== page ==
Israeli doctor arrives in London to help save Iraqi official’s sight
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Israeli doctor arrives in London to help save Iraqi official’s sight

A top surgeon from the Jewish state travelled to the UK this week in a last-ditch attempt to save the sight of an Iraqi father-of-seven

Justin Cohen is the News Editor at the Jewish News

Advice: Dr Ygal Rotenstreich with his anonymous Iraqi patient
Advice: Dr Ygal Rotenstreich with his anonymous Iraqi patient

A top Israeli surgeon travelled to London this week in a last-ditch attempt to save the sight of an Iraqi father-of-seven.

Dr Ygal Rotenstreich of Sheba Medical Centre and the 54-year-old Iraqi, who asked to remain anonymous, flew to the UK last weekend for tests after his vision deteriorated over the past three months to the point that he can’t leave his home alone.

He specifically sought out an Israeli doctor after being told at a hospital in Turkey that the country is at the cutting-edge of optical medicine.

Iraqi-born Jewish philanthropist Edwin Shuker was approached to help and after a chance meeting with Dr Rotenstreich on holiday last year. He arranged for the pair to travel to London last weekend.

Speaking exclusively to Jewish News, the patient – who lost the sight in one eye in his youth – said: “I know of an Iranian woman who went to Istanbul, went to the Israeli consulate and asked for assistance. They took her to Israel and restored her sight. She had lost all hope. I can’t forget that story.” He had previously also been successfully treated by a Jewish doctor, who has since retired, at Moorfields in the UK.

The man – an adviser to the Iraqi Government who is also a sayed, the honorific title given to descendants of the Muslim prophet Mohammad – claimed that “hundreds of Arabs and Iranians” are going to Israel under the radar for treatment.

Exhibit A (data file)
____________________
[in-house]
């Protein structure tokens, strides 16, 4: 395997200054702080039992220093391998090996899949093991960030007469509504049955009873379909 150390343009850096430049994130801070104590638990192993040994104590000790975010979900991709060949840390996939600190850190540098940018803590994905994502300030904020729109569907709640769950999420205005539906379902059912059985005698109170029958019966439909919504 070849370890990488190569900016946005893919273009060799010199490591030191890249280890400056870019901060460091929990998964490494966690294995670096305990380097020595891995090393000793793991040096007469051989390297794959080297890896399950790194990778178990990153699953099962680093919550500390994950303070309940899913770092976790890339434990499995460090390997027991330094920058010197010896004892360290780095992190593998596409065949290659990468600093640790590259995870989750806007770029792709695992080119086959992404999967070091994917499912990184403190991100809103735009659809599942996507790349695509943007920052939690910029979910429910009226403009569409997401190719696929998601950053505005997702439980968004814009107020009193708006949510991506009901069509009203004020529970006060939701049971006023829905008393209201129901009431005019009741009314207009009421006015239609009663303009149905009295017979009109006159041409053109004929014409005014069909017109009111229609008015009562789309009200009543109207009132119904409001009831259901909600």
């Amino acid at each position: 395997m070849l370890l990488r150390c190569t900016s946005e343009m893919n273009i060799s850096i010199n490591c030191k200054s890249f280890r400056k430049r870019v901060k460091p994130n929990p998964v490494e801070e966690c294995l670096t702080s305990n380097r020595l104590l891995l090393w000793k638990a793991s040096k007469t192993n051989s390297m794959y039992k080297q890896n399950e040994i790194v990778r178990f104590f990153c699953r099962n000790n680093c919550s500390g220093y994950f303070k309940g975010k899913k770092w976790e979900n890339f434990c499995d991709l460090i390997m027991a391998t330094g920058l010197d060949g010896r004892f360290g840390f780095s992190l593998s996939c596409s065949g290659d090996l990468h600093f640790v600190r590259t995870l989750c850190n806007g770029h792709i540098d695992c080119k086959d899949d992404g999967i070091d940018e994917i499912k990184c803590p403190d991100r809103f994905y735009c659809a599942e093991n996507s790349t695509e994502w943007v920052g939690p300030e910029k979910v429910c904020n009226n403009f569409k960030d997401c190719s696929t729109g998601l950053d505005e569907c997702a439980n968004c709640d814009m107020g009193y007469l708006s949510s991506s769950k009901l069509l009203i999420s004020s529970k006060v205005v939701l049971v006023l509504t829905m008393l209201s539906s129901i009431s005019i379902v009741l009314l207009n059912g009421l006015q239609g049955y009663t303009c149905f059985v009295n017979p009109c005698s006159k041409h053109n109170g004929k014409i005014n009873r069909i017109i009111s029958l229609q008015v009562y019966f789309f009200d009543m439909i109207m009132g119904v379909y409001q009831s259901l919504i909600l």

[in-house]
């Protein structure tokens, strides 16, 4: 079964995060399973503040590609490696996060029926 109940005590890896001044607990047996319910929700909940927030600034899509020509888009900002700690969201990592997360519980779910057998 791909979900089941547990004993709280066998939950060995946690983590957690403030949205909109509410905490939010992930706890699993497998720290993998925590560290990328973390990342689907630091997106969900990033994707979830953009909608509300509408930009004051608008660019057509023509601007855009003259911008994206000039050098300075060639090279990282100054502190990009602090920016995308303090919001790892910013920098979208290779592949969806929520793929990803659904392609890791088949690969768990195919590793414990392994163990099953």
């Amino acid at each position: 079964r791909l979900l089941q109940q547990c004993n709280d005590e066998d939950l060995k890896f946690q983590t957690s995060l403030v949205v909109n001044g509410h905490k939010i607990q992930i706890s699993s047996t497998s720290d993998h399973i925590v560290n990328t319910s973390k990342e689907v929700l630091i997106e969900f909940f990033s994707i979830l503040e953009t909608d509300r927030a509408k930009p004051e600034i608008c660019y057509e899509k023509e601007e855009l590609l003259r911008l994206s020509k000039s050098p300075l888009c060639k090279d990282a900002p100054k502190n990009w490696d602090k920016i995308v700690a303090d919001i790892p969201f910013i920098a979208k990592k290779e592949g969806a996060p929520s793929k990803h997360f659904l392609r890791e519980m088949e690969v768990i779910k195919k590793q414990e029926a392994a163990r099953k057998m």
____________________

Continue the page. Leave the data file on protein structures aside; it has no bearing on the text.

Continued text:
Rotenstreich, who leads research on novel treatments and diagnostic tools for retinal degeneration, sent him to Moorfields for an ultrasound to discover more about the state of the eye, on which he has already undergone three cornea transplant operations. He has pledged to continue to remain in contact with and advise the man with the hope he can eventually undergo sight-saving surgery, in Europe or possibly even in Israel.

The doctor said: “Treating patients is how I try to make the world a better place. It’s the responsibility of a doctor to make the patient better whoever they are, that’s in our DNA. I don’t care about borders.”

The patient was forced to stop working as an adviser to local authorities in Iraq late last year but has decided to hold off retiring in the hope that he can regain his sight.

“Before I was travelling and my borders was the world. Now my world is 200sq metres,” he said during a second meeting with the doctor at Shuker’s house.

“I feel like someone sentenced to death and got a reprieve. The effort the doctor has already made is half the treatment. He said he considers Jews his “cousins” and would have no objection to travelling to Israel for treatment.

And asked about the first thing he would do if he regains sight, he said without hesitation: “I would pray in Jerusalem.”

Shuker, special envoy for the European Jewish Congress, said: “No matter the results of any operation, the contact between the syed and the doctor has already brought light into our world. This encounter proves humanity recognises no boundaries or walls.”

 

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